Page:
Sep 122011
 

Should teachers’ wages be based on performance? Should a teacher be able to be fired? According to a recent poll, two-thirds of Quebecers are in favour of paying teachers according to their performance. On September 8, 2011 Serge Laurendeau, QPAT-APEQ President, spoke about this subject on CBC Radio Noon Montreal and you can listen to the conversation here.

This debate seems to be partly due to the Ministère de l’Éducation, du Loisir et du Sport‘s (MELS) attempt to increase the student success rate in the province to 80 percent. Although a noble goal, the need for a scapegoat should the plan fail is clear: teachers are going to be blamed student failures. The logical fallacy in this plan seems obvious to me. As an analogy, a doctor is not considered a “bad” doctor if his or her patients remain sick or die during treatment. If a doctor works with terminally ill patients, then his success rate will naturally be lower than if he worked with less serious cases. The same is true with teachers. A teacher doesn’t choose his/her students so it is unfair to attach a student’s success and the outcome of his/her studies to the efforts and energy put forth by the teacher.

The theory of constructivism supports this idea. Simply put, a teacher cannot make a student learn. Instead, students generate knowledge and meaning from interaction between their experiences and their ideas. This is a very difficult and humbling idea for teachers. A teacher can work 40-60 hours per week and triple his/her efforts, but this doesn’t necessarily translate into student success. That’s up to the student.

This debate is unfortunate because it diminishes the qualitative nature of education and emphasizes the quantitate nature. Since students measure success differently, some will choose career paths that don’t require university, CEGEP, or secondary V. At the moment, the Quebec Government has decided that the only measure of success is the number of students who achieve their secondary V on time. Teachers spend a lot of time, energy and efforts on the students whose special needs are high but who will never be a part of the 80 percent that the Government hopes will graduate on time.

Measuring students quantitatively is appealing to administrators who need to evaluate the efficiency of schools as if they were businesses. But if a backlash against Quebec’s educational reform and a back-to-basics movement is the direction that we’re headed, then it is worth looking to our neighbours in the South to see if we can glean any lessons from the No Child Lef Behind program.

Ever since George Bush’s No Child Left Behind program was initiated in 2001, standardized testing has been used to evaluate not only students but also schools and teachers. As a result, teacher retention and pay increases have been tied to student performance on standardized tests. In other words, if kids do well, teachers get to keep their jobs and receive pay raises. If kids do poorly, however, teachers receive a lower salaries and even risk losing their jobs. It should come as no surprise that after this policy was put into practice, many teachers were caught helping their kids cheat on the tests. I first read about cheating teachers in Levitt and Dubner’s enlightening book Freakanomics and was horrified by the news. “Why would a group of professionals jeopardize their careers in exchange for improved test scores?” I asked myself.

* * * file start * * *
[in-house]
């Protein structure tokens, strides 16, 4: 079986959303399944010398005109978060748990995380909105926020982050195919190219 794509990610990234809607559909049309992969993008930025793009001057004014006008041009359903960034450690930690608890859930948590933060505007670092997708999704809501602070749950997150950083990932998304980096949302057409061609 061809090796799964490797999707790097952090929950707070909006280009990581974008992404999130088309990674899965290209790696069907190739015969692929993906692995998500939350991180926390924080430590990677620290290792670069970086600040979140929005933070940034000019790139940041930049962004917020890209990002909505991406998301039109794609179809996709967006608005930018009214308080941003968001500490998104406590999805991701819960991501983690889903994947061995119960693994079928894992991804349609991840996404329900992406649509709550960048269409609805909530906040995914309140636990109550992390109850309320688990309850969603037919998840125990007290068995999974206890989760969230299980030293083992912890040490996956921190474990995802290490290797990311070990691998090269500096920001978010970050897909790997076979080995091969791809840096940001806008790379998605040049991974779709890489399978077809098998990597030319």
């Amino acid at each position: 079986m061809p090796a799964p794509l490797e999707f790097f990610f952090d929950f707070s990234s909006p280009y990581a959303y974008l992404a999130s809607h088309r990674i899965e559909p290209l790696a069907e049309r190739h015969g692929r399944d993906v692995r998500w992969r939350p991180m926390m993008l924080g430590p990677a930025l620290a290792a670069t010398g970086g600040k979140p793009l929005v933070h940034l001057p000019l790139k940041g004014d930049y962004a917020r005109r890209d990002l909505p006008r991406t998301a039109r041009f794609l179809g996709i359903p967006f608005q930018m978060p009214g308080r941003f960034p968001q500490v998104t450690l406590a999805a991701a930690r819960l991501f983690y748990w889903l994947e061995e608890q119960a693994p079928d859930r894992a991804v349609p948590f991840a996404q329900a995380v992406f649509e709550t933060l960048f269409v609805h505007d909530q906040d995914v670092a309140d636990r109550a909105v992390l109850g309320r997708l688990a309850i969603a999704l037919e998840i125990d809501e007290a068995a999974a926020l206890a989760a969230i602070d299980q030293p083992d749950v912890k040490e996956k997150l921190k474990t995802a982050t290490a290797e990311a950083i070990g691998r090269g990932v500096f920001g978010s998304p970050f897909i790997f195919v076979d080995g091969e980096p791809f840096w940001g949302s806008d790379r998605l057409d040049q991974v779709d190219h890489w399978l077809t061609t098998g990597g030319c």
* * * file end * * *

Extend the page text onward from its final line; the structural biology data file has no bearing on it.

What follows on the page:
After reading about teachers who cheated in Freakanomics (the teachers changed their students’ answers on tests to help their students move on to the next grade level as well as to protect their jobs), the authors hypothesize why teachers felt the need to act dishonestly. The stress for students to succeed and for teachers to keep their jobs simply became unbearable. The motivation of the teachers was no longer to help the students learn; instead the motivation was to help the students achieve better test scores. Scoring high on standardized tests became the true measure of success and the price to pay was dishonest teachers.

The public should be worried about the pressures that are put on students, teachers, and schools as a result of the arbitrary targets determined in order to achieve student success. In an effort to improve the graduation statistics, will the curriculum be watered down?

Let’s return to the question of “merit pay.” If a teacher is more popular, should they be rewarded financially? The damage to the teaching profession and to a teacher’s morale can already be seen in sites such as RateMyTeachers.com where students can seek revenge on their teachers anonymously online. Or will the administrator evaluate teachers? What will be the criteria? A teacher who has a group of quite students and doesn’t refer students to the office for behaviour problems will be popular, but it doesn’t mean that more learning is taking place in the classroom. Or should the parents evaluate teachers? Parent expectations vary widely. Some parents like homework and insist on it while others are against the practice. Some parents believe that their child is not being challenged enough or is being pushed too hard. Some parents believe that cell phones should be allowed in schools and they text their students regularly during the day.

The real question that needs to be answered concerning merit pay is who does it really benefit? If one wants to encourage student success, the constructivist theory would suggest that merit pay should be given to the students, not the teachers. After all, the students are the ones that are most capable of achieving success and will respond to incentives such as “merit pay.”